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Visuality, mobility and the cosmopolitan: inhabiting the world from afar.

Research output: Contribution to journalJournal article

Published

Journal publication date03/2006
JournalBritish Journal of Sociology
Journal number1
Volume57
Number of pages20
Pages113-132
Original languageEnglish

Abstract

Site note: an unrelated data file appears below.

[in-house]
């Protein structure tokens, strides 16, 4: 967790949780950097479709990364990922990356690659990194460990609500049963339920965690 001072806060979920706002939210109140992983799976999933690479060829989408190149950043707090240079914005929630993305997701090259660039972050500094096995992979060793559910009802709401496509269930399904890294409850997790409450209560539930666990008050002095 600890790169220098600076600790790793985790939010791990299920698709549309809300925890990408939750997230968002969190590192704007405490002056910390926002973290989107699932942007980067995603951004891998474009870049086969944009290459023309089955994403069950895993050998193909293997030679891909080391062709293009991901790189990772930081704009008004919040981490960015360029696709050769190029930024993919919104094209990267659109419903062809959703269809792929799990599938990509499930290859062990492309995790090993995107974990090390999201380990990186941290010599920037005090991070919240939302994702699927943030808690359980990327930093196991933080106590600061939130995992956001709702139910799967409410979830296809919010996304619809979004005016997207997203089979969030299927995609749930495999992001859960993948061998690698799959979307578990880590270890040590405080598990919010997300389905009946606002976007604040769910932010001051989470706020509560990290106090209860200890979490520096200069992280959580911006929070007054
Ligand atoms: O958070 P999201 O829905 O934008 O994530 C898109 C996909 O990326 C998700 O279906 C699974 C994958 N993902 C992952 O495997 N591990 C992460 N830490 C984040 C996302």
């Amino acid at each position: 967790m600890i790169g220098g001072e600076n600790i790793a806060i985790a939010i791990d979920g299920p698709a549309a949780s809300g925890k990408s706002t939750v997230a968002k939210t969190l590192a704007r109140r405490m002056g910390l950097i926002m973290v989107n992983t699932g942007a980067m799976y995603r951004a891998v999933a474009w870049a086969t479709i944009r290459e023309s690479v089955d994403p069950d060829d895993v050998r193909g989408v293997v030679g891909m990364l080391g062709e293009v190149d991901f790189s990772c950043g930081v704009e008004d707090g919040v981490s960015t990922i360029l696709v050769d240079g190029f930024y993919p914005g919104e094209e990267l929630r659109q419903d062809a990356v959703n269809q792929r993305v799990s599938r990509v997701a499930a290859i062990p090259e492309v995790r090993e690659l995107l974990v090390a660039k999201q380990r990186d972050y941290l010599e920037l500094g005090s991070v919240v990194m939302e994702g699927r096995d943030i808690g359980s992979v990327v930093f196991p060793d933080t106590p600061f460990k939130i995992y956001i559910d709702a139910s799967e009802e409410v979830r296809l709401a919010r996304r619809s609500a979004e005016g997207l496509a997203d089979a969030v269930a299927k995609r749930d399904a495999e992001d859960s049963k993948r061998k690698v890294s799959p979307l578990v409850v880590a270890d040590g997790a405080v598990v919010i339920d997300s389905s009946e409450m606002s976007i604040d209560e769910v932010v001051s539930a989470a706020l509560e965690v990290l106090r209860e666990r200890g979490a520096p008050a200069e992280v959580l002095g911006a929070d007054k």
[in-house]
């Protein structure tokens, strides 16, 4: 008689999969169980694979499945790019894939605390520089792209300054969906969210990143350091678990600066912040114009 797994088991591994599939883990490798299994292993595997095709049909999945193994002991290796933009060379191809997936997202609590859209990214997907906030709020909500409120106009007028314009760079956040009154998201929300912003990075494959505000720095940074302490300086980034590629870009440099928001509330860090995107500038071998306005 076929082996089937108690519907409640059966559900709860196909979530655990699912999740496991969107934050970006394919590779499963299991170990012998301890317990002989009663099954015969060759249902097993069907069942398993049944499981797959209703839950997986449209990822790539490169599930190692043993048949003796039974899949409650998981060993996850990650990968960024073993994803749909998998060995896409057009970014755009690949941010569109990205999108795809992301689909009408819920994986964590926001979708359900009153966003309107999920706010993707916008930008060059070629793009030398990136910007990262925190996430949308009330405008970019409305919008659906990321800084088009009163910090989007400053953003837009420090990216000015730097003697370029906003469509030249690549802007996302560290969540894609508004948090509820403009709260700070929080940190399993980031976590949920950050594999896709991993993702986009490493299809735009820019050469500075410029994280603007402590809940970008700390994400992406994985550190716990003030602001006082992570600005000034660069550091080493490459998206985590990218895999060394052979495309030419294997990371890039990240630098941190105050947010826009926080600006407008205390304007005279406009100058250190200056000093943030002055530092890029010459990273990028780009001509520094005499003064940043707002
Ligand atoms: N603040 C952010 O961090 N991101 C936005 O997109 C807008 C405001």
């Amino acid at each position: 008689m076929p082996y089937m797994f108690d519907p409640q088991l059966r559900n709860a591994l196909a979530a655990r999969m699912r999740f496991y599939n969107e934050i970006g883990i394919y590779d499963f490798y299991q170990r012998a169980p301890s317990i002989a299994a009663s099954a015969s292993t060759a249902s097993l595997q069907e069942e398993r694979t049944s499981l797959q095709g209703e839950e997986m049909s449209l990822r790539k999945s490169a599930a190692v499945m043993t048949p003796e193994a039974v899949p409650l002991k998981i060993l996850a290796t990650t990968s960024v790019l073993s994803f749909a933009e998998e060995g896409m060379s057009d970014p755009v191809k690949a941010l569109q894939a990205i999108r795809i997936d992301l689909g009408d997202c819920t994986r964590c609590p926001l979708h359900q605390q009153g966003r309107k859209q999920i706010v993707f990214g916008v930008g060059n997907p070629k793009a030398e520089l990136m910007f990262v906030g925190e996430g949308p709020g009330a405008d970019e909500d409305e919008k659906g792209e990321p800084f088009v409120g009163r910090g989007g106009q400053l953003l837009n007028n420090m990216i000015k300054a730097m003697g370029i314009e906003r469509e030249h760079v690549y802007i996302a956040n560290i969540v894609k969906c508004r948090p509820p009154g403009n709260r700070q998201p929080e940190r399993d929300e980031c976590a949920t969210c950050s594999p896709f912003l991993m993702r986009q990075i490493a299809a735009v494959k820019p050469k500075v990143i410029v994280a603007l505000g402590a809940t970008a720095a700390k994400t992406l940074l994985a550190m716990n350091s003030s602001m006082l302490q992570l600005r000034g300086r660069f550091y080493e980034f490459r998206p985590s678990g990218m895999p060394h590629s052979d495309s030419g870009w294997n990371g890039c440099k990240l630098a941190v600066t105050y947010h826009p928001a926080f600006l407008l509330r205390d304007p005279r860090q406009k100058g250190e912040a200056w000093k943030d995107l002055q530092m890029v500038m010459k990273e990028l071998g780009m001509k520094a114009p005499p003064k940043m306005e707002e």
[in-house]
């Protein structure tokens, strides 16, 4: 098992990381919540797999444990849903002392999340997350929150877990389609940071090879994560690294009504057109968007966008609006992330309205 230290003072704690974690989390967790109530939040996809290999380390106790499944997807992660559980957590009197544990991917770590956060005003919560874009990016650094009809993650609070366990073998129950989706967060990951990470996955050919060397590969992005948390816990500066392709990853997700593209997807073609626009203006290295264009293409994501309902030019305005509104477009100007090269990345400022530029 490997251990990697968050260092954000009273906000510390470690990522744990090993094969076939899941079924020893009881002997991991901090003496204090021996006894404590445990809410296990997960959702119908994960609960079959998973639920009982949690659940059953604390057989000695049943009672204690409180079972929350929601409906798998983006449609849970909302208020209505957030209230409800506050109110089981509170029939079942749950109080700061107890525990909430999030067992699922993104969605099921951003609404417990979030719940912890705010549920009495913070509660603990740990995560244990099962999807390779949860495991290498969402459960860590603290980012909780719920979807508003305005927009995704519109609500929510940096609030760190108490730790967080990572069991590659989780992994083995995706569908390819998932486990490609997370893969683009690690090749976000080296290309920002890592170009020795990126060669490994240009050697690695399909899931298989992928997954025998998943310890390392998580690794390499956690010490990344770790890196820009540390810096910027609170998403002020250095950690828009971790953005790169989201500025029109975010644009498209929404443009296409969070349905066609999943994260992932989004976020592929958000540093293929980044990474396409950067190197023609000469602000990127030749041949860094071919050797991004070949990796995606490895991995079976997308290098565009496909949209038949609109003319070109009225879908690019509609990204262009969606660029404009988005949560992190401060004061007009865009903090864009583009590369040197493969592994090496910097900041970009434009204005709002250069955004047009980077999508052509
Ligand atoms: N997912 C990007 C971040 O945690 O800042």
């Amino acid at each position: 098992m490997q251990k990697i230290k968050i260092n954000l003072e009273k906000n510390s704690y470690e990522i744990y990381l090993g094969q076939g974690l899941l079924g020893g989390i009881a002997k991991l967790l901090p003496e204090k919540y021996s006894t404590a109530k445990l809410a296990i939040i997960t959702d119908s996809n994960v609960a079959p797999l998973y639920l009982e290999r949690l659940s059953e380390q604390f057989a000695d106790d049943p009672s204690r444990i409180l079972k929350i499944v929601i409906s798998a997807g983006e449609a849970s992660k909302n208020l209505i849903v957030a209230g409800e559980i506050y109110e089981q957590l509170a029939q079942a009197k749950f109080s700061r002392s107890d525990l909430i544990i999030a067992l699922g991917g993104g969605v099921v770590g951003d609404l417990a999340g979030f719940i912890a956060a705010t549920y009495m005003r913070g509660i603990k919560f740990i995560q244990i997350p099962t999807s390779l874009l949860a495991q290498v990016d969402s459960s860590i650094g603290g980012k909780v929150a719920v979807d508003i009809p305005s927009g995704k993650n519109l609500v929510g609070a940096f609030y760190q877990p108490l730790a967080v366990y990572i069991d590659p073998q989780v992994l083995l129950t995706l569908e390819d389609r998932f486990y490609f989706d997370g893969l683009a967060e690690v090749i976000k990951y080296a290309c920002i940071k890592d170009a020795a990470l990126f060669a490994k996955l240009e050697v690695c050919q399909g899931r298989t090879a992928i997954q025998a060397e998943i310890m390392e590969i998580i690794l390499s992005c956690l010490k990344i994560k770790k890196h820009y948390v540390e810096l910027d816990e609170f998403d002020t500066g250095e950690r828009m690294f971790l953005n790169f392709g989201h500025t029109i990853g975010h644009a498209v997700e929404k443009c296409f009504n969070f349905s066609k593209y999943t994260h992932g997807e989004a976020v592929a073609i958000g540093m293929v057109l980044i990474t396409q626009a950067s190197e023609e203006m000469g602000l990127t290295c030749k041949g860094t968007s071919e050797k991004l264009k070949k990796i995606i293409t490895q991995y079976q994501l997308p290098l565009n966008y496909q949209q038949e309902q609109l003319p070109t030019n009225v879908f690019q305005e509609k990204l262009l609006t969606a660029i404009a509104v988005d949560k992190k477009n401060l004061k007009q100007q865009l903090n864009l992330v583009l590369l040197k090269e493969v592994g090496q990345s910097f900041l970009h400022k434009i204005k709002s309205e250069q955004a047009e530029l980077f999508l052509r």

In earlier publications based on the research discussed in this article (e.g. Szerszynski and Urry 2002), we argued that an emergent culture of cosmopolitanism, refracted into different forms amongst different social groups, was being nurtured by a widespread 'banal globalism'– a proliferation of global symbols and narratives made available through the media and popular culture. In the current article we draw on this and other empirical research to explore the relationship between visuality, mobility and cosmopolitanism. First we describe the multiple forms of mobility that expand people's awareness of the wider world and their capacity to compare different places. We then chart the changing role that visuality has played in citizenship throughout history, noting that citizenship also involves a transformation of vision, an absenting from particular contexts and interests. We explore one particular version of that transformation – seeing the world from afar, especially in the form of images of the earth seen from space – noting how such images conventionally connote both power and alienation. We then draw on another research project, on place and vision, to argue that the shift to a cosmopolitan relationship with place means that humans increasingly inhabit their world only at a distance.